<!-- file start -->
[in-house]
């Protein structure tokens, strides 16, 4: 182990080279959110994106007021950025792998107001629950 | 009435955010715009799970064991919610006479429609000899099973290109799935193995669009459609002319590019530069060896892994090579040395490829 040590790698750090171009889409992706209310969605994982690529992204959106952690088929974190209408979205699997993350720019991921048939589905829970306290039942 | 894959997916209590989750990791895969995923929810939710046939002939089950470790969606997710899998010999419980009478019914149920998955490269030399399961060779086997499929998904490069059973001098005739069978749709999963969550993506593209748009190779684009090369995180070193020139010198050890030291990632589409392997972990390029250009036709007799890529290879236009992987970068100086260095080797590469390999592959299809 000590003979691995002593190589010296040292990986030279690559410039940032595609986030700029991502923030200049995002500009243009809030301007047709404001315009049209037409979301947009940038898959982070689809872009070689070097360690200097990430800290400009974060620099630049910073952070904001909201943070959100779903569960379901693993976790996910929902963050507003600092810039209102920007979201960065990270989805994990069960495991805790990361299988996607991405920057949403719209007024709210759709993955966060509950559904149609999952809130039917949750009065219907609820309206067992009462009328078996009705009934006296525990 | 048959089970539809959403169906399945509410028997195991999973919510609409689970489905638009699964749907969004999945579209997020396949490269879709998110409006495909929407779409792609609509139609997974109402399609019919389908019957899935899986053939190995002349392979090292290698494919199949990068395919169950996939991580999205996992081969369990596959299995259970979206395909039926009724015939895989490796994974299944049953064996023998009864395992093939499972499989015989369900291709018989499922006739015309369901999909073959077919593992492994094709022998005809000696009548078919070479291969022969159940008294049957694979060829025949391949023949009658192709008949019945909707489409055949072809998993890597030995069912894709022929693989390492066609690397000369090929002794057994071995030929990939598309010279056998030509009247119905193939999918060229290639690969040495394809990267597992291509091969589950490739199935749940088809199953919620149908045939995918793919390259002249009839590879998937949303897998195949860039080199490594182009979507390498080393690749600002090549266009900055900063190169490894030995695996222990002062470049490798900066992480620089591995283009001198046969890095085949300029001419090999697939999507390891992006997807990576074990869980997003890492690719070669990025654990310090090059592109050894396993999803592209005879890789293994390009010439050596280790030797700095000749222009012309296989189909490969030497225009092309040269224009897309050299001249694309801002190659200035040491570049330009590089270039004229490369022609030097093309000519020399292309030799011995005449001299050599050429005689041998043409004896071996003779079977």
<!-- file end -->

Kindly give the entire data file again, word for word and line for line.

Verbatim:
[in-house]
């Protein structure tokens, strides 16, 4: 182990080279959110994106007021950025792998107001629950 | 009435955010715009799970064991919610006479429609000899099973290109799935193995669009459609002319590019530069060896892994090579040395490829 040590790698750090171009889409992706209310969605994982690529992204959106952690088929974190209408979205699997993350720019991921048939589905829970306290039942 | 894959997916209590989750990791895969995923929810939710046939002939089950470790969606997710899998010999419980009478019914149920998955490269030399399961060779086997499929998904490069059973001098005739069978749709999963969550993506593209748009190779684009090369995180070193020139010198050890030291990632589409392997972990390029250009036709007799890529290879236009992987970068100086260095080797590469390999592959299809 000590003979691995002593190589010296040292990986030279690559410039940032595609986030700029991502923030200049995002500009243009809030301007047709404001315009049209037409979301947009940038898959982070689809872009070689070097360690200097990430800290400009974060620099630049910073952070904001909201943070959100779903569960379901693993976790996910929902963050507003600092810039209102920007979201960065990270989805994990069960495991805790990361299988996607991405920057949403719209007024709210759709993955966060509950559904149609999952809130039917949750009065219907609820309206067992009462009328078996009705009934006296525990 | 048959089970539809959403169906399945509410028997195991999973919510609409689970489905638009699964749907969004999945579209997020396949490269879709998110409006495909929407779409792609609509139609997974109402399609019919389908019957899935899986053939190995002349392979090292290698494919199949990068395919169950996939991580999205996992081969369990596959299995259970979206395909039926009724015939895989490796994974299944049953064996023998009864395992093939499972499989015989369900291709018989499922006739015309369901999909073959077919593992492994094709022998005809000696009548078919070479291969022969159940008294049957694979060829025949391949023949009658192709008949019945909707489409055949072809998993890597030995069912894709022929693989390492066609690397000369090929002794057994071995030929990939598309010279056998030509009247119905193939999918060229290639690969040495394809990267597992291509091969589950490739199935749940088809199953919620149908045939995918793919390259002249009839590879998937949303897998195949860039080199490594182009979507390498080393690749600002090549266009900055900063190169490894030995695996222990002062470049490798900066992480620089591995283009001198046969890095085949300029001419090999697939999507390891992006997807990576074990869980997003890492690719070669990025654990310090090059592109050894396993999803592209005879890789293994390009010439050596280790030797700095000749222009012309296989189909490969030497225009092309040269224009897309050299001249694309801002190659200035040491570049330009590089270039004229490369022609030097093309000519020399292309030799011995005449001299050599050429005689041998043409004896071996003779079977």